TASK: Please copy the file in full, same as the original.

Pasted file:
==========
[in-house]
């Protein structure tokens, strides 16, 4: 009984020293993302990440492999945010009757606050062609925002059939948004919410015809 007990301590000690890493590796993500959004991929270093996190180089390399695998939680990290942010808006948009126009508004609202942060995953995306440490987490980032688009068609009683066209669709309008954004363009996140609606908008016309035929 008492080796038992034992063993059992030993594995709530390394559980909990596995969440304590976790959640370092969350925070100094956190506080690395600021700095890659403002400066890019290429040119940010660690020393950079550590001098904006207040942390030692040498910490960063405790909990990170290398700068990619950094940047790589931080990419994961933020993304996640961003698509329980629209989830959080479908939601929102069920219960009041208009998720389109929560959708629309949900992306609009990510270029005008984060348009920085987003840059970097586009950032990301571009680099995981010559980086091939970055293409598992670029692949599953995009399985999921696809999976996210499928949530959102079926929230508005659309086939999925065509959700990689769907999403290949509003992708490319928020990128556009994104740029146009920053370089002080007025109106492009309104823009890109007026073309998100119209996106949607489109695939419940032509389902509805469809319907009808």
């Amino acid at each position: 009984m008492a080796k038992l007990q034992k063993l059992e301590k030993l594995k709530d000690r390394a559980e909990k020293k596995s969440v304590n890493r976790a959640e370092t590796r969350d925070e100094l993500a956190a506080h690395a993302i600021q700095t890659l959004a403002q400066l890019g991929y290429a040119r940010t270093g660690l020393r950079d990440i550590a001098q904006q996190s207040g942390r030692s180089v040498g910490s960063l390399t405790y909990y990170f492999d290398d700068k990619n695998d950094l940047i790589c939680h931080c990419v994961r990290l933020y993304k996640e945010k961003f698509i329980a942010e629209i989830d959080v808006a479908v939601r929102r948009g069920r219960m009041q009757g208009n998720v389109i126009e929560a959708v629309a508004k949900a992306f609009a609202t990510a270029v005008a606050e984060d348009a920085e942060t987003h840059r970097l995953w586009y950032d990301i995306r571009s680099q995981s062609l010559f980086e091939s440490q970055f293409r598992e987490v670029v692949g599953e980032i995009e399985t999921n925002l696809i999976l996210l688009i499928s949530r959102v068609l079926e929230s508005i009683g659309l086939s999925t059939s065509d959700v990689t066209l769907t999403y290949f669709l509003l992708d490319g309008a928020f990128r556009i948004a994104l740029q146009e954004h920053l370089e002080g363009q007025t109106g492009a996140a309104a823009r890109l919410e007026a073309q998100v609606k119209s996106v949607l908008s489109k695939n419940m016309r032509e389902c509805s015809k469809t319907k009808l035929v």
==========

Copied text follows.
[in-house]
């Protein structure tokens, strides 16, 4: 009984020293993302990440492999945010009757606050062609925002059939948004919410015809 007990301590000690890493590796993500959004991929270093996190180089390399695998939680990290942010808006948009126009508004609202942060995953995306440490987490980032688009068609009683066209669709309008954004363009996140609606908008016309035929 008492080796038992034992063993059992030993594995709530390394559980909990596995969440304590976790959640370092969350925070100094956190506080690395600021700095890659403002400066890019290429040119940010660690020393950079550590001098904006207040942390030692040498910490960063405790909990990170290398700068990619950094940047790589931080990419994961933020993304996640961003698509329980629209989830959080479908939601929102069920219960009041208009998720389109929560959708629309949900992306609009990510270029005008984060348009920085987003840059970097586009950032990301571009680099995981010559980086091939970055293409598992670029692949599953995009399985999921696809999976996210499928949530959102079926929230508005659309086939999925065509959700990689769907999403290949509003992708490319928020990128556009994104740029146009920053370089002080007025109106492009309104823009890109007026073309998100119209996106949607489109695939419940032509389902509805469809319907009808």
């Amino acid at each position: 009984m008492a080796k038992l007990q034992k063993l059992e301590k030993l594995k709530d000690r390394a559980e909990k020293k596995s969440v304590n890493r976790a959640e370092t590796r969350d925070e100094l993500a956190a506080h690395a993302i600021q700095t890659l959004a403002q400066l890019g991929y290429a040119r940010t270093g660690l020393r950079d990440i550590a001098q904006q996190s207040g942390r030692s180089v040498g910490s960063l390399t405790y909990y990170f492999d290398d700068k990619n695998d950094l940047i790589c939680h931080c990419v994961r990290l933020y993304k996640e945010k961003f698509i329980a942010e629209i989830d959080v808006a479908v939601r929102r948009g069920r219960m009041q009757g208009n998720v389109i126009e929560a959708v629309a508004k949900a992306f609009a609202t990510a270029v005008a606050e984060d348009a920085e942060t987003h840059r970097l995953w586009y950032d990301i995306r571009s680099q995981s062609l010559f980086e091939s440490q970055f293409r598992e987490v670029v692949g599953e980032i995009e399985t999921n925002l696809i999976l996210l688009i499928s949530r959102v068609l079926e929230s508005i009683g659309l086939s999925t059939s065509d959700v990689t066209l769907t999403y290949f669709l509003l992708d490319g309008a928020f990128r556009i948004a994104l740029q146009e954004h920053l370089e002080g363009q007025t109106g492009a996140a309104a823009r890109l919410e007026a073309q998100v609606k119209s996106v949607l908008s489109k695939n419940m016309r032509e389902c509805s015809k469809t319907k009808l035929v």